Hardwiring Happiness by Rick Hanson: Making Lasting Changes in Therapy

In his latest book, Hardwiring Happiness, Rick Hanson discusses how the brain is biased negatively and is relatively poor at learning from good experiences. He emphasizes that therapy can help with not only activating beneficial states, thoughts, sensations, emotions, etc. — but also with installing them as consistent traits. He has created a simple four step process called HEAL to actively practice taking in the good:

  • Have a positive experience
  • Enrich it
  • Absorb it
  • Link it to negative thoughts & feelings to soothe and eventually replace them

The idea is to stop and take the time (just 5, 10 or 20 seconds) to let the experience really land. So it need not be an enormously time-consuming practice. Rather in each instance one chooses to take this time to focus on experiencing the positive, the encoding process in the brain increasingly turns the useful experience into a reliable neural structure. Thus practicing consistently, while for short periods of time, helps to grow important inner strengths, such as resilience, empathy, secure attachment, insight and confidence.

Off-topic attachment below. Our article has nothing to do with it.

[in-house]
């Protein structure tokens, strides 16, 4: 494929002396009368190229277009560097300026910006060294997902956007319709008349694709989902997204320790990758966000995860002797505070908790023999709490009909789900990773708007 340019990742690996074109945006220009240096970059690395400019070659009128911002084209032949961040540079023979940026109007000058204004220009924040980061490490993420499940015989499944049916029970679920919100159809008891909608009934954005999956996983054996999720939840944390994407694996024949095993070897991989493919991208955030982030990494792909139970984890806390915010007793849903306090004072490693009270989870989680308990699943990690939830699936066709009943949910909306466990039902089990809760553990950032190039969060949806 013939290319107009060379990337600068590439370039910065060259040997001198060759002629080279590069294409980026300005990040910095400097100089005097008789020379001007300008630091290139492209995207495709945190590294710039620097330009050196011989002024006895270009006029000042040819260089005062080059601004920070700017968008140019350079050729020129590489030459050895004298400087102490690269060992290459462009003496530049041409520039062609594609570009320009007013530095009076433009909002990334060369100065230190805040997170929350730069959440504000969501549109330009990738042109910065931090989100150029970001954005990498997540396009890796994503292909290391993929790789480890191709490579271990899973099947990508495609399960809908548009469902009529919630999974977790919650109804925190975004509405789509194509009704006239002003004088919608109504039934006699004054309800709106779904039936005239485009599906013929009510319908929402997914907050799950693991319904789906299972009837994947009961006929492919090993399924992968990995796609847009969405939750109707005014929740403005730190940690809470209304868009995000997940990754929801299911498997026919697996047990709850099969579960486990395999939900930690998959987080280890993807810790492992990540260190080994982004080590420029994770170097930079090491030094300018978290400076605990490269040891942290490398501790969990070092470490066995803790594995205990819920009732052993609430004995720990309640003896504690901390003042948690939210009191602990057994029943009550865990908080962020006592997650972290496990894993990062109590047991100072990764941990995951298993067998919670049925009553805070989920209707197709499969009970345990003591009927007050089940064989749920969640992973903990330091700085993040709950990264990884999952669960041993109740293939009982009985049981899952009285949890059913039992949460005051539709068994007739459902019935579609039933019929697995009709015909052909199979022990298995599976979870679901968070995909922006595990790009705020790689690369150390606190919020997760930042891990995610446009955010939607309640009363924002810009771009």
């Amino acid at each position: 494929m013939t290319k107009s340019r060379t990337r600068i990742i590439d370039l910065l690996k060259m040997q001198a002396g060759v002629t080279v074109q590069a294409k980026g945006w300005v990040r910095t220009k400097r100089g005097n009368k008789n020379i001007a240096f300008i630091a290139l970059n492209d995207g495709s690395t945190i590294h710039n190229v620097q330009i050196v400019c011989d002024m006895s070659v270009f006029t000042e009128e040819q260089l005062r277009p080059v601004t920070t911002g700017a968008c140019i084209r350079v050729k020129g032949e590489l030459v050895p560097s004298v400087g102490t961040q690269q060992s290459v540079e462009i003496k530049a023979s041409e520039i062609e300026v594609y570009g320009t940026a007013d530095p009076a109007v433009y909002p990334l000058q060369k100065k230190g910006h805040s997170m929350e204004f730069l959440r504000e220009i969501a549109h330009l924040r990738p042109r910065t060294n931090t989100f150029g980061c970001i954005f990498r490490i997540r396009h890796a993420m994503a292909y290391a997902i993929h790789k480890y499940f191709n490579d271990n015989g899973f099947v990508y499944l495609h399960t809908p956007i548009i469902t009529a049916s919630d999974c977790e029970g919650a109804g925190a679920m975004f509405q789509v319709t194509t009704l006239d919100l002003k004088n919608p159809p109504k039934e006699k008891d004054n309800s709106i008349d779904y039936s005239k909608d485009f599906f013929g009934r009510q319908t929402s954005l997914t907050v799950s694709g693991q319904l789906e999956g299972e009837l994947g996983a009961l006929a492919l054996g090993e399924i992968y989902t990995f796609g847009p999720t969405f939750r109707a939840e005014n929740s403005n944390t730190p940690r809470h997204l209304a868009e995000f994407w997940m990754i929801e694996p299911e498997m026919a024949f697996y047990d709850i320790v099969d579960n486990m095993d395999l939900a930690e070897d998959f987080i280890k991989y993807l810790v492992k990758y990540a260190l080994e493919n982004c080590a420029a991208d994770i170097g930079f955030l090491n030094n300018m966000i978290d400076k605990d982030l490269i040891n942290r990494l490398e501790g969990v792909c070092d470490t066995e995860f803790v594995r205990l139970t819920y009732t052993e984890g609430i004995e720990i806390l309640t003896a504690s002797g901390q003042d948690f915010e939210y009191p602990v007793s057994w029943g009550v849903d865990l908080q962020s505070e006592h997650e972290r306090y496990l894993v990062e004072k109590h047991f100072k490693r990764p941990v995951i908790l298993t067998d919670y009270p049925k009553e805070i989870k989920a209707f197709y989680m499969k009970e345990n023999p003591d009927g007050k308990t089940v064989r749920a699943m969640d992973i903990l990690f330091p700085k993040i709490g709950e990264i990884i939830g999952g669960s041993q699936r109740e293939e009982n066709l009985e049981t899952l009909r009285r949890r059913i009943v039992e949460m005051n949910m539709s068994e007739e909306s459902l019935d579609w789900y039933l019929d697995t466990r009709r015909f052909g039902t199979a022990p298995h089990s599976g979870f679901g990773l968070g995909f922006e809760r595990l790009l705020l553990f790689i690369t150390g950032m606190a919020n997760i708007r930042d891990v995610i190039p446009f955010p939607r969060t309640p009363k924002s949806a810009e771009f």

With each of the principal therapeutic modalities that I practice (Hakomi, EMDR, and The Work of Byron Katie), there are aspects of the technique in which we practice the principals that Rick Hanson is espousing in his HEAL process. In Hakomi, this might show up in the transformation, integration and completion parts of a particular exploration. In EMDR, we might take in the positive during a shift in the processing and/or during resourcing. With The Work of Byron Katie, this can appear at times after the third question in the inquiry (“Who or what are you without this thought?”) and/or during the turnaround section. It can also be done more informally, simply by bringing attention to a positive experience and slowing down to really appreciate it.

The emphasis on taking the time to develop and strengthen these positive experiences is key and I both promote this in my work as a therapist, as well as encouraging it as a self-directed practice!

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